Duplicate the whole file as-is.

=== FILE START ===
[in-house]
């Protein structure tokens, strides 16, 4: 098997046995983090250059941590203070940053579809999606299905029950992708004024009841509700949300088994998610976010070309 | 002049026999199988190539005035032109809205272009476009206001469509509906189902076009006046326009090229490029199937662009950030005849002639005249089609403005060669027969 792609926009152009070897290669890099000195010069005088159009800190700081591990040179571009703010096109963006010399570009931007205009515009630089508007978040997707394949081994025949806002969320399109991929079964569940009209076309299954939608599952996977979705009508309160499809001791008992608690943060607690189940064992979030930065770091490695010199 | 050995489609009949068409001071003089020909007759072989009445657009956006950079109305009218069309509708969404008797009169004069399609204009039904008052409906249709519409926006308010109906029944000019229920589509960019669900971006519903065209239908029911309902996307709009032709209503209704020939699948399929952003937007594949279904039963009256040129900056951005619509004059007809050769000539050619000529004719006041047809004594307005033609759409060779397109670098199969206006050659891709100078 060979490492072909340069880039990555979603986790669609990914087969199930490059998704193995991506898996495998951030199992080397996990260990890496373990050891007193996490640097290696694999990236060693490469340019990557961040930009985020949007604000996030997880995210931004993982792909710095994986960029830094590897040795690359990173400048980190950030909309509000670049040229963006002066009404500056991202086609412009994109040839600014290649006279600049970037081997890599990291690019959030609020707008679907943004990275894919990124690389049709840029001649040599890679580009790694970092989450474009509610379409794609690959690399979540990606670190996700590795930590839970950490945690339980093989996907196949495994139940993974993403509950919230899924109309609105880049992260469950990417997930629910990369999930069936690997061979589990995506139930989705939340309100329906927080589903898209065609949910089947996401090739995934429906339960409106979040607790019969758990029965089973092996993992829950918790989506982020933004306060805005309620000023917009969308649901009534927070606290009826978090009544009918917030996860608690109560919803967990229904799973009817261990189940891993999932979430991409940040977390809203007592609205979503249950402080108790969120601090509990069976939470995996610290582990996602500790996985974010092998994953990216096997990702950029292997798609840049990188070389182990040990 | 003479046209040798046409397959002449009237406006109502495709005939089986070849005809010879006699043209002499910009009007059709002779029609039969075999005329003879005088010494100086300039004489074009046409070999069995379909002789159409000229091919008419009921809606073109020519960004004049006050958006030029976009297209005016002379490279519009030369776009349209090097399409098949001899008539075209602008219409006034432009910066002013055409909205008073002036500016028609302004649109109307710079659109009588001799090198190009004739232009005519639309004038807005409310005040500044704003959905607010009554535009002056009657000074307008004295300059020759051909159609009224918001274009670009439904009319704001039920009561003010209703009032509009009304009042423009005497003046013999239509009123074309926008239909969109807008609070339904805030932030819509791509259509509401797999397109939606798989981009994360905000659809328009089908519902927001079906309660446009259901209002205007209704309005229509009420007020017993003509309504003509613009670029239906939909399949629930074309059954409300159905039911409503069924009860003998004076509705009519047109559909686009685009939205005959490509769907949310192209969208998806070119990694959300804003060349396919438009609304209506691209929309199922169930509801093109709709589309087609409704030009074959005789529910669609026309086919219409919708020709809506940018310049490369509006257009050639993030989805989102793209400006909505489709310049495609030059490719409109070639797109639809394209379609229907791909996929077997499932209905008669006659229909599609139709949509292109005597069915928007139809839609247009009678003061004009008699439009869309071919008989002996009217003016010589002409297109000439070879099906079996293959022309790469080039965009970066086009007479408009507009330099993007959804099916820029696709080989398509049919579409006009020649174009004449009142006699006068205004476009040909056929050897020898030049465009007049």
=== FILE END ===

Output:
[in-house]
């Protein structure tokens, strides 16, 4: 098997046995983090250059941590203070940053579809999606299905029950992708004024009841509700949300088994998610976010070309 | 002049026999199988190539005035032109809205272009476009206001469509509906189902076009006046326009090229490029199937662009950030005849002639005249089609403005060669027969 792609926009152009070897290669890099000195010069005088159009800190700081591990040179571009703010096109963006010399570009931007205009515009630089508007978040997707394949081994025949806002969320399109991929079964569940009209076309299954939608599952996977979705009508309160499809001791008992608690943060607690189940064992979030930065770091490695010199 | 050995489609009949068409001071003089020909007759072989009445657009956006950079109305009218069309509708969404008797009169004069399609204009039904008052409906249709519409926006308010109906029944000019229920589509960019669900971006519903065209239908029911309902996307709009032709209503209704020939699948399929952003937007594949279904039963009256040129900056951005619509004059007809050769000539050619000529004719006041047809004594307005033609759409060779397109670098199969206006050659891709100078 060979490492072909340069880039990555979603986790669609990914087969199930490059998704193995991506898996495998951030199992080397996990260990890496373990050891007193996490640097290696694999990236060693490469340019990557961040930009985020949007604000996030997880995210931004993982792909710095994986960029830094590897040795690359990173400048980190950030909309509000670049040229963006002066009404500056991202086609412009994109040839600014290649006279600049970037081997890599990291690019959030609020707008679907943004990275894919990124690389049709840029001649040599890679580009790694970092989450474009509610379409794609690959690399979540990606670190996700590795930590839970950490945690339980093989996907196949495994139940993974993403509950919230899924109309609105880049992260469950990417997930629910990369999930069936690997061979589990995506139930989705939340309100329906927080589903898209065609949910089947996401090739995934429906339960409106979040607790019969758990029965089973092996993992829950918790989506982020933004306060805005309620000023917009969308649901009534927070606290009826978090009544009918917030996860608690109560919803967990229904799973009817261990189940891993999932979430991409940040977390809203007592609205979503249950402080108790969120601090509990069976939470995996610290582990996602500790996985974010092998994953990216096997990702950029292997798609840049990188070389182990040990 | 003479046209040798046409397959002449009237406006109502495709005939089986070849005809010879006699043209002499910009009007059709002779029609039969075999005329003879005088010494100086300039004489074009046409070999069995379909002789159409000229091919008419009921809606073109020519960004004049006050958006030029976009297209005016002379490279519009030369776009349209090097399409098949001899008539075209602008219409006034432009910066002013055409909205008073002036500016028609302004649109109307710079659109009588001799090198190009004739232009005519639309004038807005409310005040500044704003959905607010009554535009002056009657000074307008004295300059020759051909159609009224918001274009670009439904009319704001039920009561003010209703009032509009009304009042423009005497003046013999239509009123074309926008239909969109807008609070339904805030932030819509791509259509509401797999397109939606798989981009994360905000659809328009089908519902927001079906309660446009259901209002205007209704309005229509009420007020017993003509309504003509613009670029239906939909399949629930074309059954409300159905039911409503069924009860003998004076509705009519047109559909686009685009939205005959490509769907949310192209969208998806070119990694959300804003060349396919438009609304209506691209929309199922169930509801093109709709589309087609409704030009074959005789529910669609026309086919219409919708020709809506940018310049490369509006257009050639993030989805989102793209400006909505489709310049495609030059490719409109070639797109639809394209379609229907791909996929077997499932209905008669006659229909599609139709949509292109005597069915928007139809839609247009009678003061004009008699439009869309071919008989002996009217003016010589002409297109000439070879099906079996293959022309790469080039965009970066086009007479408009507009330099993007959804099916820029696709080989398509049919579409006009020649174009004449009142006699006068205004476009040909056929050897020898030049465009007049």